For the local experts there can be no doubts about the outcome of the Anderstorp race even if, as has been written many times, this will mean the early end of the 1976 World Drivers' Championship. The tests of the Swedish Grand Prix will begin on Friday at 11:00 am and will continue until 3:00 pm with an interval of ninety minutes. Same time on Saturday. On Sunday the race will start at 13:40, and it will take place over a distance of seventy-two laps, equal to 289.3 kilometers. The lap record is by Depailler, set in 1973, with a time of 1'27"262, at an average speed of 165.785 km/h. On the race weighs the unknown of the bad weather: until Friday it rains intermittently, it is cold and during the night the thermometer does not exceed the six degrees above zero. Friday, June 11, 1976 the idyllic peace of the Anderstorp airport is broken during the morning by the roar of the engines at full throttle: twenty-nine drivers enrolled in the tests take to the track, in search of this first taste of the route. Among them there is John Watson with Penske, who presents the new PC4 model, and the American drivers Mario Andretti (Lotus) and Brett Lunger (Surtees) are seen again. RAM also participates again, with the debut of the Danish driver Jac Nelleman, to team up with Loris Kessel. Another Danish driver, Tom Belsø, is entered in one of the Wolf-Williams, replacing Jacky Ickx, who is competing in the 24 Hours of Le Mans. Belsø, whose last presence in the world championship was the 1974 British Grand Prix, does not take part in the tests. The gazes of all those present are mostly turned towards Ferrari and Tyrrell, who have taken to marching in the best way. The Maranello factory, on site since Thursday (mechanics and cars had already been at Anderstorp for a few days, while Lauda, Regazzoni and some of the managers arrived in the afternoon), carried out a collective reconnaissance in the early evening, during which the main directives were set and the situation was clarified. After that, morning wake-up call for all and start of the work. Niki Lauda, whom a Stockholm evening paper called one of the greatest conductors of all time, makes some brief remarks to the journalists:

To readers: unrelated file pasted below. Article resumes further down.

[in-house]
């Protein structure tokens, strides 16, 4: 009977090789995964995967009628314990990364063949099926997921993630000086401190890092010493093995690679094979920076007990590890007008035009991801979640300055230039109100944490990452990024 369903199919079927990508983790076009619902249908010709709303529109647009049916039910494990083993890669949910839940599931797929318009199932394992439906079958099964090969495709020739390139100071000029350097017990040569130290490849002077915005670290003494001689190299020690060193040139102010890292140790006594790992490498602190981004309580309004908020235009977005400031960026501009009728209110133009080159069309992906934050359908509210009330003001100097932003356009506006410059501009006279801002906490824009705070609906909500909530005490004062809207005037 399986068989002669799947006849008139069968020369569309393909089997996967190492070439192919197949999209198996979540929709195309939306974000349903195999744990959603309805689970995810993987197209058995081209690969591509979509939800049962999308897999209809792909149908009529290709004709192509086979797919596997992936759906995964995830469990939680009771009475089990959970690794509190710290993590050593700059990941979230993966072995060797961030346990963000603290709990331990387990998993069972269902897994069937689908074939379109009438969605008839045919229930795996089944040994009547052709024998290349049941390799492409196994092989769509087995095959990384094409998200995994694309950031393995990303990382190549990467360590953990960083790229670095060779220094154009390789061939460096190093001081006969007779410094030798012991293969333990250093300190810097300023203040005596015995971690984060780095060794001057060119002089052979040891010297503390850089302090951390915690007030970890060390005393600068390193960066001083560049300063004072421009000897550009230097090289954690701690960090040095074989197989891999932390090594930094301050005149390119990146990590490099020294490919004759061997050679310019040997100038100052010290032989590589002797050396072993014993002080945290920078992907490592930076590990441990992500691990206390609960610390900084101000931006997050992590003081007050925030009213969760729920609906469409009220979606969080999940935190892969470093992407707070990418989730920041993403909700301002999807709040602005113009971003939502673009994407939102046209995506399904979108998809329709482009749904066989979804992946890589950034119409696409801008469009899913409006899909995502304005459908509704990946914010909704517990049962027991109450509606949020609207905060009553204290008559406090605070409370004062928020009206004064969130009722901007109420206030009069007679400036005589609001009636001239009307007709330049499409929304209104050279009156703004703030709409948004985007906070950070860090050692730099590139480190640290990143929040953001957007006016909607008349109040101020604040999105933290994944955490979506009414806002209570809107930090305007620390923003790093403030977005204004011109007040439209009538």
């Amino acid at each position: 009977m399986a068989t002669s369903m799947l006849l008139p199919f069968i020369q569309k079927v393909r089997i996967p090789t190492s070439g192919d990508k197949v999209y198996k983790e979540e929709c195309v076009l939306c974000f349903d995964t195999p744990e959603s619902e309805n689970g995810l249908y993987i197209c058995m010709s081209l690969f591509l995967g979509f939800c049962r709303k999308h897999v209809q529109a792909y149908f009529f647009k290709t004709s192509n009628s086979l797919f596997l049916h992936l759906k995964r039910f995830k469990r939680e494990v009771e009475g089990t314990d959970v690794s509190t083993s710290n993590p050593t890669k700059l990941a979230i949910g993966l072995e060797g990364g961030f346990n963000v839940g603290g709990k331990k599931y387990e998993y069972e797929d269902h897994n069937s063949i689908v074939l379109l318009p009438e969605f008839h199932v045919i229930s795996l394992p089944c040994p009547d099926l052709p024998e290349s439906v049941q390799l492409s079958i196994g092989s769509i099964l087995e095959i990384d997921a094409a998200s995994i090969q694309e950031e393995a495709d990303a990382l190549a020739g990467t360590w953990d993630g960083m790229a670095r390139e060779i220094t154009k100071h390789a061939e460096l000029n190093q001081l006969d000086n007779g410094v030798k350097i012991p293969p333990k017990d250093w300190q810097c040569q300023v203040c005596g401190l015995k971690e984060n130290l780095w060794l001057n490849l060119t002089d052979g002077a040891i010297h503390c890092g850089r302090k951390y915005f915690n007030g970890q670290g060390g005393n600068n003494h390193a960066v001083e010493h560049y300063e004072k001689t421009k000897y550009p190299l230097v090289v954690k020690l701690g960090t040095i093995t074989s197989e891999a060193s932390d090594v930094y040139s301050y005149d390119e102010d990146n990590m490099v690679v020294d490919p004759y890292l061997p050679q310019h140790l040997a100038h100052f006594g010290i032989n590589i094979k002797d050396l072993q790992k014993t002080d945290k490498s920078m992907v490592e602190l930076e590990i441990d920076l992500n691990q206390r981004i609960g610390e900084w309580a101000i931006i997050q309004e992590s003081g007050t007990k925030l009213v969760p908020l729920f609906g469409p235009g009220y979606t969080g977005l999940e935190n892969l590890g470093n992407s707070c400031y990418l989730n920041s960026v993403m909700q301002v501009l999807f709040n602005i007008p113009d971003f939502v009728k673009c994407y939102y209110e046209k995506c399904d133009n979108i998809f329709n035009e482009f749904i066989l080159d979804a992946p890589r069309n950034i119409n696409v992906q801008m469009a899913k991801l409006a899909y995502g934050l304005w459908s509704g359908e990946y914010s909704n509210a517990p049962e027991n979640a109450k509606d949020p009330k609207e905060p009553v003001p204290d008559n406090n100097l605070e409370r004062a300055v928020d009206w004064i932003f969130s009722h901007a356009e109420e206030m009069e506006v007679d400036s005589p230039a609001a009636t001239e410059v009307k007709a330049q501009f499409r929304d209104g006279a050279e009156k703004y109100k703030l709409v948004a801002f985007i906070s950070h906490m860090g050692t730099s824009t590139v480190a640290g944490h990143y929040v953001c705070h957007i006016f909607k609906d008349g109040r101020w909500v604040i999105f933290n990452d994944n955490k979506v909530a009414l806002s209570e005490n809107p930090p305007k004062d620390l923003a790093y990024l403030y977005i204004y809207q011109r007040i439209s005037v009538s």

"The circuit is quite difficult. The 312 T2s lend themselves better to undulating tracks. Here, on the other hand, we are faced with a very flat circuit, with curves that are all the same. Anyway, we're here to win, and in all likelihood we will. Problems, for the moment, none".

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And Regazzoni is of the same opinion: